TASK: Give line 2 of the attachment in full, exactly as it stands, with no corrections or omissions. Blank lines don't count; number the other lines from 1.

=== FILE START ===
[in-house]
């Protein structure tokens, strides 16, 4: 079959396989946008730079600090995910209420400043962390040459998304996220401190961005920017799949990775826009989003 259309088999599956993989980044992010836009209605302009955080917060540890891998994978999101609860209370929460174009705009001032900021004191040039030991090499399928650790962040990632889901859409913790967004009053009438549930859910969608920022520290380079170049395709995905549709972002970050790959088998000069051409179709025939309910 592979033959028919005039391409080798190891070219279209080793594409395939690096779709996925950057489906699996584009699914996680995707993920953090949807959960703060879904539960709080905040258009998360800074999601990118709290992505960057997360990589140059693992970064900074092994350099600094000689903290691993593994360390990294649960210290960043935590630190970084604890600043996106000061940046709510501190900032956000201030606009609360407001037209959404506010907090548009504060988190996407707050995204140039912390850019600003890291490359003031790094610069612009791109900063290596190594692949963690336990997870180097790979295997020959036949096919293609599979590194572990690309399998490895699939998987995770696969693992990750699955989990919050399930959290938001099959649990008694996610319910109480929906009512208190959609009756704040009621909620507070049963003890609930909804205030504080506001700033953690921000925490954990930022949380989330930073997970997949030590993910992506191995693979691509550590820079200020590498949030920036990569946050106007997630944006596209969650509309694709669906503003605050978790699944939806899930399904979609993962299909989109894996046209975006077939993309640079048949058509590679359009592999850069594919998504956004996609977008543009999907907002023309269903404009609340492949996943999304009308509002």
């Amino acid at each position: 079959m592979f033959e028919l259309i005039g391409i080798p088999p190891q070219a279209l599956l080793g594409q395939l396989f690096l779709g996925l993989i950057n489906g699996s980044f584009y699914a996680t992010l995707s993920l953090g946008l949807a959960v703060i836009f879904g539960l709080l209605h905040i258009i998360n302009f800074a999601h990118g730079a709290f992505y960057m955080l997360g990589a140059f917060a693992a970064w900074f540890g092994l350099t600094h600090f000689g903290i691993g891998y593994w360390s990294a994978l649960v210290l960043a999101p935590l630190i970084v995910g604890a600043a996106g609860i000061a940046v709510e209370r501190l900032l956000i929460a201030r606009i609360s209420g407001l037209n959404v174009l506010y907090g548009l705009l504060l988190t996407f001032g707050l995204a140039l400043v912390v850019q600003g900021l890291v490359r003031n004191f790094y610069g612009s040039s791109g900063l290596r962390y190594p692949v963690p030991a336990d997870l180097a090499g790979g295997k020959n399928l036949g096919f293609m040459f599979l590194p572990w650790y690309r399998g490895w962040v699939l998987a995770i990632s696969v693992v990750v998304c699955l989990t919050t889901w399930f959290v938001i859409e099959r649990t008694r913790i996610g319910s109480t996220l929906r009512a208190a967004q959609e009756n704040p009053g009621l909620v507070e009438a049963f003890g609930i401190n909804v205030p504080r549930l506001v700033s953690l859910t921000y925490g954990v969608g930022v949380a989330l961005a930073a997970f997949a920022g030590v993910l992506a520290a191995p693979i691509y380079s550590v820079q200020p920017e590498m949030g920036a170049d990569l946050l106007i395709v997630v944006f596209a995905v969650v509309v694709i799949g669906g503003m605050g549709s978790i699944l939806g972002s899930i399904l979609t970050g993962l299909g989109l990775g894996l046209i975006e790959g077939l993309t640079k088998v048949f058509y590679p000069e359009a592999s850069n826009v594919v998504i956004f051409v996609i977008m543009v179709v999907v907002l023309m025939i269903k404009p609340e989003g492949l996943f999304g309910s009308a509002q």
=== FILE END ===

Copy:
């Protein structure tokens, strides 16, 4: 079959396989946008730079600090995910209420400043962390040459998304996220401190961005920017799949990775826009989003 259309088999599956993989980044992010836009209605302009955080917060540890891998994978999101609860209370929460174009705009001032900021004191040039030991090499399928650790962040990632889901859409913790967004009053009438549930859910969608920022520290380079170049395709995905549709972002970050790959088998000069051409179709025939309910 592979033959028919005039391409080798190891070219279209080793594409395939690096779709996925950057489906699996584009699914996680995707993920953090949807959960703060879904539960709080905040258009998360800074999601990118709290992505960057997360990589140059693992970064900074092994350099600094000689903290691993593994360390990294649960210290960043935590630190970084604890600043996106000061940046709510501190900032956000201030606009609360407001037209959404506010907090548009504060988190996407707050995204140039912390850019600003890291490359003031790094610069612009791109900063290596190594692949963690336990997870180097790979295997020959036949096919293609599979590194572990690309399998490895699939998987995770696969693992990750699955989990919050399930959290938001099959649990008694996610319910109480929906009512208190959609009756704040009621909620507070049963003890609930909804205030504080506001700033953690921000925490954990930022949380989330930073997970997949030590993910992506191995693979691509550590820079200020590498949030920036990569946050106007997630944006596209969650509309694709669906503003605050978790699944939806899930399904979609993962299909989109894996046209975006077939993309640079048949058509590679359009592999850069594919998504956004996609977008543009999907907002023309269903404009609340492949996943999304009308509002």